have to go knocking on doors begging. Because we do get a very nice sum
of money from the area taxes.>>Frank, same question.>>I’m Frank on the board of trustees. I will not be opposed to saying no to
things that I do not feel would be a benefit to the process, I think
progress in the community [INAUDIBLE] and the community. Remember we are a community college, so it’s made up of community as well as
administrators, faculty, students, TSS, all the people that could
make the college successful. It’s made up also of the community. I am a firm believer that you do your
homework first, and the class, you’re coming into a lecture, you get homework,
you go home and do your homework. In the real world, you better do your homework before
the customer gets there or you’re lost. And it’s something that comes up and it’s strictly to board members
[INAUDIBLE] is not discussed, [INAUDIBLE] if we don’t pass anything,
to go back and do your homework to go back and find out
positive or negative things [INAUDIBLE].>>Gene?>>I would have absolutely no
problem whatsoever saying no. Dorothy’s point is very, very valid. For 20 years, we’ve had a board that
simply rubber stamped decisions, crazy educational decisions that have
done nothing but hamper education. There’s one board member on
the board right now who’s trying to do the right thing. But he’s been one voice
crying in the wilderness, because the rest of them don’t
care about doing the right thing. It’s time to say no. It’s time to say no to a lot of these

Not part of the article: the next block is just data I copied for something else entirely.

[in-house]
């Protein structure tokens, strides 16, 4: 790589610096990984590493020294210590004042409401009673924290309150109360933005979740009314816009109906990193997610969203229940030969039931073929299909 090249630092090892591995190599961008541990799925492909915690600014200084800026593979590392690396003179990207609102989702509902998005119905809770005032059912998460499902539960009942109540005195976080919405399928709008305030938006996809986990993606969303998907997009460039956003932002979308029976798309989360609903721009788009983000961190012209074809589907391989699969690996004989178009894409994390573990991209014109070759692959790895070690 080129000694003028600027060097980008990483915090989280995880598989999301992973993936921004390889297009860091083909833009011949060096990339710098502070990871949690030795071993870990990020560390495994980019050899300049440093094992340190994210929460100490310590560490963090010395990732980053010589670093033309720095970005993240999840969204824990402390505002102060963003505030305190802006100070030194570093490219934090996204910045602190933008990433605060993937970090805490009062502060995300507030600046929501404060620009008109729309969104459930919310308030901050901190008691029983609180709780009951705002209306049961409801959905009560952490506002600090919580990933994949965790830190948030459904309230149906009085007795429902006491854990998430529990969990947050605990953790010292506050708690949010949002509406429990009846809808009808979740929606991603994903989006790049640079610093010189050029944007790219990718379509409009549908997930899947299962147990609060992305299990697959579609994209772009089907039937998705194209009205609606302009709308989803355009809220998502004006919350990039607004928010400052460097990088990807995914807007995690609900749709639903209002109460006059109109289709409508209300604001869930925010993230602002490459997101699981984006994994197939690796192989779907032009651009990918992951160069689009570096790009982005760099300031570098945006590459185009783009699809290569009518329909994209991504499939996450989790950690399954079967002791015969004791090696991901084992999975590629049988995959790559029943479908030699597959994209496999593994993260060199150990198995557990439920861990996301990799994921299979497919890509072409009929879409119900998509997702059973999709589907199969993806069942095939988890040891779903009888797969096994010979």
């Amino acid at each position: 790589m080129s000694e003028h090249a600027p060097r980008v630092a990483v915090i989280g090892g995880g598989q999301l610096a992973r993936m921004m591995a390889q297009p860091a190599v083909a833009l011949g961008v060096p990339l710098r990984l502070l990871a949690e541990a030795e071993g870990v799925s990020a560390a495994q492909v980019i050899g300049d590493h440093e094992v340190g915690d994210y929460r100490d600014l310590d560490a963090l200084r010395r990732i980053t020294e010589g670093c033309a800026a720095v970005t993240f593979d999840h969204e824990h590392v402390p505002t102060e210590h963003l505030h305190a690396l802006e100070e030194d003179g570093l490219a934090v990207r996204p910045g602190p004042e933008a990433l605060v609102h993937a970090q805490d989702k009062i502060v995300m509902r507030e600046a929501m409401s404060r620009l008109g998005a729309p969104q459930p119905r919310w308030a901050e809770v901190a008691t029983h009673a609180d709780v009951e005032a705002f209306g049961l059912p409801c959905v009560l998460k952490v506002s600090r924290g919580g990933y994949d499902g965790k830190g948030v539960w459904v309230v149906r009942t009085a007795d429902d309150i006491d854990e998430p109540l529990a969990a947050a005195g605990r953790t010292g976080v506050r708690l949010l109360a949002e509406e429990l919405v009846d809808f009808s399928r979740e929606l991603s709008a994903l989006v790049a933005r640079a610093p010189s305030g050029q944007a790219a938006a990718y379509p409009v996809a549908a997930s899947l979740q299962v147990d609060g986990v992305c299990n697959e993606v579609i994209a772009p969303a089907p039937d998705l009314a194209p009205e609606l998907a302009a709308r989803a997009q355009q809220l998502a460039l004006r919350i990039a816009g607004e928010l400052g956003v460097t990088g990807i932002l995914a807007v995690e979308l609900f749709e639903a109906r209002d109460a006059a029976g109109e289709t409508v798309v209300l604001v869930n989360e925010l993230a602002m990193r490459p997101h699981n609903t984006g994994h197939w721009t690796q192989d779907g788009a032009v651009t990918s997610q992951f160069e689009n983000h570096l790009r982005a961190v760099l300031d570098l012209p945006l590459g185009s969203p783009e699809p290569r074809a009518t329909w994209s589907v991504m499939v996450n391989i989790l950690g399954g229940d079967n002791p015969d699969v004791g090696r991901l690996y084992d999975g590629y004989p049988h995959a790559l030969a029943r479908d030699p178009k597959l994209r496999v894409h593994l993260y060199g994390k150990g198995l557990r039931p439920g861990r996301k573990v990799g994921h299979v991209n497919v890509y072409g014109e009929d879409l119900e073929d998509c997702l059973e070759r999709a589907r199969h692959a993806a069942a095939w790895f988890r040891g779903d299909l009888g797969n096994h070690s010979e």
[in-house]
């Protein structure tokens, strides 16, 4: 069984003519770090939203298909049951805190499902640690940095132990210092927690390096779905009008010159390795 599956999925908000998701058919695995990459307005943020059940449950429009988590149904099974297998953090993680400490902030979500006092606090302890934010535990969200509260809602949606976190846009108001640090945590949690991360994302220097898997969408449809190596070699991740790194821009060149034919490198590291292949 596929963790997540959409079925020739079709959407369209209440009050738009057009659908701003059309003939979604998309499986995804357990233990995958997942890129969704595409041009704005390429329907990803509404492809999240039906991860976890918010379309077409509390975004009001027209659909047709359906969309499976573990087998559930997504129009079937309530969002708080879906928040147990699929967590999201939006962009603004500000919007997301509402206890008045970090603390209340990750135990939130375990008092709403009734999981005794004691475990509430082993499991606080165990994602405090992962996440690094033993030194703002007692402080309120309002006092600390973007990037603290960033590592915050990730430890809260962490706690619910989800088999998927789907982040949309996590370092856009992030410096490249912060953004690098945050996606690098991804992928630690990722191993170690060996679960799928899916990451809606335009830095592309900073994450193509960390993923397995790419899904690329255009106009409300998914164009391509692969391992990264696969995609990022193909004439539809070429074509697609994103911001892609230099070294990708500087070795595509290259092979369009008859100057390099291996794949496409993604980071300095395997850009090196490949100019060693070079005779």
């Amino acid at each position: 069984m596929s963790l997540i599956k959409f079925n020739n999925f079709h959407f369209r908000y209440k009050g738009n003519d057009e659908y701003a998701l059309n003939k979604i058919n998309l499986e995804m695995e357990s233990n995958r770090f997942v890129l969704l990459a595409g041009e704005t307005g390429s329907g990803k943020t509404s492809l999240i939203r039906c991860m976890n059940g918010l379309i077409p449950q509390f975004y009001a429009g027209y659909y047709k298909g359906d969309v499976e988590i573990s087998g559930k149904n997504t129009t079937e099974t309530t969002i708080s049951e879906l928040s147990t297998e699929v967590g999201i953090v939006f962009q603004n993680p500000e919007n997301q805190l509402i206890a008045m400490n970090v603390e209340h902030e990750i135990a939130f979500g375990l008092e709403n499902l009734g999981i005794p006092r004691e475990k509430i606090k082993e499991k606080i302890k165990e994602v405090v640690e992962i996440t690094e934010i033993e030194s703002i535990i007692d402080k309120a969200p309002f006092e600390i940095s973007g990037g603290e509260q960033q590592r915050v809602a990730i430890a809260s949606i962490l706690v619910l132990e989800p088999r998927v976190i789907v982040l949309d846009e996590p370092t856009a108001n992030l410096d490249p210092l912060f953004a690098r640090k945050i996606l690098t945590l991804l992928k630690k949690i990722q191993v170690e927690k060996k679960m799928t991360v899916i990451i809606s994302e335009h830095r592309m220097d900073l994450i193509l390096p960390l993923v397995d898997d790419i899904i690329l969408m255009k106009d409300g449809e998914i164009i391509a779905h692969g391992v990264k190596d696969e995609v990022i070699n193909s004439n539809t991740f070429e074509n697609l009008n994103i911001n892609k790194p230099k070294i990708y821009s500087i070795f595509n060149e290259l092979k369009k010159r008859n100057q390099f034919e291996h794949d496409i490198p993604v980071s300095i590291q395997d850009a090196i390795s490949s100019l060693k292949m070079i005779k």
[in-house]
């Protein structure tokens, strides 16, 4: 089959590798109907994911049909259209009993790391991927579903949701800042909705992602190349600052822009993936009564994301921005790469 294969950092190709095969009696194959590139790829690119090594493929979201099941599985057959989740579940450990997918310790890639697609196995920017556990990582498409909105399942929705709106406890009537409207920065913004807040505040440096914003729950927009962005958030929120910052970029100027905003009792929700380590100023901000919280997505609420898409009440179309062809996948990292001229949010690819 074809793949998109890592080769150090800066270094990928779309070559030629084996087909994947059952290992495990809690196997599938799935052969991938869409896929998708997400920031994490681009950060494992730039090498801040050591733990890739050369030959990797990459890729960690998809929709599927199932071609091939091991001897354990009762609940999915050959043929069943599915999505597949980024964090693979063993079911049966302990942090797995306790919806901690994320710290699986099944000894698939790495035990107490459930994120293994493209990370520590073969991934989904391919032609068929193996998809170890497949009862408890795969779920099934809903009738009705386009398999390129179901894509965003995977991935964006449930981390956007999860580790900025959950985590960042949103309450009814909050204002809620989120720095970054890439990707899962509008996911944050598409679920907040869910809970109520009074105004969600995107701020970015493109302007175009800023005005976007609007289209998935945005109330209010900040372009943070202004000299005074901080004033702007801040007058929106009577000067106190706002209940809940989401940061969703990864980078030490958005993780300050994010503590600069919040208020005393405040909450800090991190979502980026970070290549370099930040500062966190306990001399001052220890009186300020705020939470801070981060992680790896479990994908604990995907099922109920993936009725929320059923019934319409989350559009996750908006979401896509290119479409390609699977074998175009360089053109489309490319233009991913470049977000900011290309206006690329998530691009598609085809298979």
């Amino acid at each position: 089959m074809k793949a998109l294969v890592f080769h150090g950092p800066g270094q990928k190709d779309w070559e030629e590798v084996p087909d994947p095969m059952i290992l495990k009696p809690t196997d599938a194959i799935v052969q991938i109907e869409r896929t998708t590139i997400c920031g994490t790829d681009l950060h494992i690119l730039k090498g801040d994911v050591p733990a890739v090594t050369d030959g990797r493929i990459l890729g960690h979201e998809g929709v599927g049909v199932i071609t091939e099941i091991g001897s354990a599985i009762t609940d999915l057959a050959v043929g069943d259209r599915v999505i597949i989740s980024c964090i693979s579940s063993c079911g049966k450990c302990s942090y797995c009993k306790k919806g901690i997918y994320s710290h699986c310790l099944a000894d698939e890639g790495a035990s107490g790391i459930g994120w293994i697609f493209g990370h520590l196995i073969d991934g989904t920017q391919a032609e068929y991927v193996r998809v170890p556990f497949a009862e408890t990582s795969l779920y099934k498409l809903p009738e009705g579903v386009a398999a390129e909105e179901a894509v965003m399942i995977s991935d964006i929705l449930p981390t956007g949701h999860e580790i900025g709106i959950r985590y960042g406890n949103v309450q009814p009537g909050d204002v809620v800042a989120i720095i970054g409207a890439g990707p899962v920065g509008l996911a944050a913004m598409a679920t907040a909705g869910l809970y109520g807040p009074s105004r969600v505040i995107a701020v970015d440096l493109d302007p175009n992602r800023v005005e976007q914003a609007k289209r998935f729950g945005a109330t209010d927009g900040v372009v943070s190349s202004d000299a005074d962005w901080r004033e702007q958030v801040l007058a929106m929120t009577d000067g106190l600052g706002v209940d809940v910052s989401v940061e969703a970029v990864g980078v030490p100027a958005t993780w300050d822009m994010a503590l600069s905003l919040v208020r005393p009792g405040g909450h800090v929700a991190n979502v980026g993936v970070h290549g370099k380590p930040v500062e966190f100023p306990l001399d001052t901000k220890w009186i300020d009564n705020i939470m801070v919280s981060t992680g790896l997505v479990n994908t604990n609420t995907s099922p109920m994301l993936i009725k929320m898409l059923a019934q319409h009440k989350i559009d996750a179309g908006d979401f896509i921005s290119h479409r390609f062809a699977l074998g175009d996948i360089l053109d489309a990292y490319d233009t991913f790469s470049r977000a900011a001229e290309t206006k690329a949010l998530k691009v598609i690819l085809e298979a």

crazy educational ideas that [INAUDIBLE]. Not saying no is the way this district has
gotten into the shape it’s in now where it basically exists as a cash cow for
administrators at the top. And education is, well, this would be a great place to work
if it weren’t for all the students. Yeah, saying no is something that
needs to start happening right now.>>Well, I would certainly not vote for
something I didn’t support or I didn’t think was in the best
interests of the district. But one of the premises of the question is
how do board members relate to each other, and I believe we have a duty as board
members to listen to each other, to behave in a collegiate manner,
in a manner that sets a good example for the community, for the students who
are watching us and the public at large. So yeah, that doesn’t always happen
on a public forum and oftentimes, it goes haywire because you don’t
understand what the role is. We basically do two things. We hire the chancellor and
we set the budget. And in the context of two those things, there’s a lot of work that happens
behind the scenes to manage priorities, to deal with budget and
spending items and so forth. At the end of the day, those are the only
two things the board should do. And I want be cognizant of that,
and I want to learn and listen to my fellow trustees, and I’m determined to be part of a board
that this community can be proud of.>>Richard?>>I think it’s simple,
we’re not elected to vote yes, we’re elected to do what’s right. I will be happy to vote no on any
issue if it’s not right to vote yes. I think the broader question, though,
is can you work with people on the board? And I think a lot of that conversation
can’t happen behind the scenes before we get there,
where we have this conversation, we say, what are the disagreements? What are the real issues here, and talk
them through and see if we can find that consensus so that we can build the fill
the gas tank with something that is good. But something that concerns me
also is that we need to do so in a way that’s transparent to
the public and to everybody here. Just last week at a board meeting,
there was a vote coming up for almost an $8 million expenditure
on a new building on a lease and there was disagreement
on the current board. It was probably about four to three or
five to two at the time. I don’t remember the exact numbers. But what they did was they took that issue
into executive session behind closed doors so no one could hear